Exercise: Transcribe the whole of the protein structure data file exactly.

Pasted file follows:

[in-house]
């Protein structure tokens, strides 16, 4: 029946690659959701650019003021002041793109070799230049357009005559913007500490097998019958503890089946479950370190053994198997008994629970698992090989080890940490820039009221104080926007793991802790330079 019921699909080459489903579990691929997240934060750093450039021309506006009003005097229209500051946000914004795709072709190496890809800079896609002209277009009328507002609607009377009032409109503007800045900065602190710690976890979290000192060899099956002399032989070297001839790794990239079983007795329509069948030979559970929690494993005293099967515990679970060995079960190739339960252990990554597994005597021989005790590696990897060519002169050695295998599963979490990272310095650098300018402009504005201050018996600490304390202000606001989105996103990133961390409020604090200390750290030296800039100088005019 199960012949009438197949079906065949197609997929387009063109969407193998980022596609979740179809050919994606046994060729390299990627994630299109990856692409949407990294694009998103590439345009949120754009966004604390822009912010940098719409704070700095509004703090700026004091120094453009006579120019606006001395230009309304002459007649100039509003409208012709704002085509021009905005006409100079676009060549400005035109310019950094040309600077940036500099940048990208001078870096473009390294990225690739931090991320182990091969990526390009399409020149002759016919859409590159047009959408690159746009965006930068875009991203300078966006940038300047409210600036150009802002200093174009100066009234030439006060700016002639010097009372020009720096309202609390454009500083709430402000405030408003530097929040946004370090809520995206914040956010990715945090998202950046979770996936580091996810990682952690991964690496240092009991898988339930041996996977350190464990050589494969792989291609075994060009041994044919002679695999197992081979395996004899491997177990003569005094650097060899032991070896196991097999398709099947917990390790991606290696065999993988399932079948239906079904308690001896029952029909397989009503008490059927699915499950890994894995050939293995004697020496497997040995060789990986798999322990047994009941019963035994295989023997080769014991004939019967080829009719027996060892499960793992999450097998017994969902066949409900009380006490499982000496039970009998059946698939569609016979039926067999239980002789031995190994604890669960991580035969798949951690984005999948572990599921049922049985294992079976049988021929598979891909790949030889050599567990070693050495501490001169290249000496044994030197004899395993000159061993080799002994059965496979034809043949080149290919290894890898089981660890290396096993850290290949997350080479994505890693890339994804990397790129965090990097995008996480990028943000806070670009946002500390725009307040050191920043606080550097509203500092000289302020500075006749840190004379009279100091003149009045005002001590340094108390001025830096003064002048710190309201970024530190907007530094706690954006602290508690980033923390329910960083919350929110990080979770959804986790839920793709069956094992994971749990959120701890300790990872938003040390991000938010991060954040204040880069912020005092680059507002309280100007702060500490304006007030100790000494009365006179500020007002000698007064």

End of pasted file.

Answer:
[in-house]
């Protein structure tokens, strides 16, 4: 029946690659959701650019003021002041793109070799230049357009005559913007500490097998019958503890089946479950370190053994198997008994629970698992090989080890940490820039009221104080926007793991802790330079 019921699909080459489903579990691929997240934060750093450039021309506006009003005097229209500051946000914004795709072709190496890809800079896609002209277009009328507002609607009377009032409109503007800045900065602190710690976890979290000192060899099956002399032989070297001839790794990239079983007795329509069948030979559970929690494993005293099967515990679970060995079960190739339960252990990554597994005597021989005790590696990897060519002169050695295998599963979490990272310095650098300018402009504005201050018996600490304390202000606001989105996103990133961390409020604090200390750290030296800039100088005019 199960012949009438197949079906065949197609997929387009063109969407193998980022596609979740179809050919994606046994060729390299990627994630299109990856692409949407990294694009998103590439345009949120754009966004604390822009912010940098719409704070700095509004703090700026004091120094453009006579120019606006001395230009309304002459007649100039509003409208012709704002085509021009905005006409100079676009060549400005035109310019950094040309600077940036500099940048990208001078870096473009390294990225690739931090991320182990091969990526390009399409020149002759016919859409590159047009959408690159746009965006930068875009991203300078966006940038300047409210600036150009802002200093174009100066009234030439006060700016002639010097009372020009720096309202609390454009500083709430402000405030408003530097929040946004370090809520995206914040956010990715945090998202950046979770996936580091996810990682952690991964690496240092009991898988339930041996996977350190464990050589494969792989291609075994060009041994044919002679695999197992081979395996004899491997177990003569005094650097060899032991070896196991097999398709099947917990390790991606290696065999993988399932079948239906079904308690001896029952029909397989009503008490059927699915499950890994894995050939293995004697020496497997040995060789990986798999322990047994009941019963035994295989023997080769014991004939019967080829009719027996060892499960793992999450097998017994969902066949409900009380006490499982000496039970009998059946698939569609016979039926067999239980002789031995190994604890669960991580035969798949951690984005999948572990599921049922049985294992079976049988021929598979891909790949030889050599567990070693050495501490001169290249000496044994030197004899395993000159061993080799002994059965496979034809043949080149290919290894890898089981660890290396096993850290290949997350080479994505890693890339994804990397790129965090990097995008996480990028943000806070670009946002500390725009307040050191920043606080550097509203500092000289302020500075006749840190004379009279100091003149009045005002001590340094108390001025830096003064002048710190309201970024530190907007530094706690954006602290508690980033923390329910960083919350929110990080979770959804986790839920793709069956094992994971749990959120701890300790990872938003040390991000938010991060954040204040880069912020005092680059507002309280100007702060500490304006007030100790000494009365006179500020007002000698007064």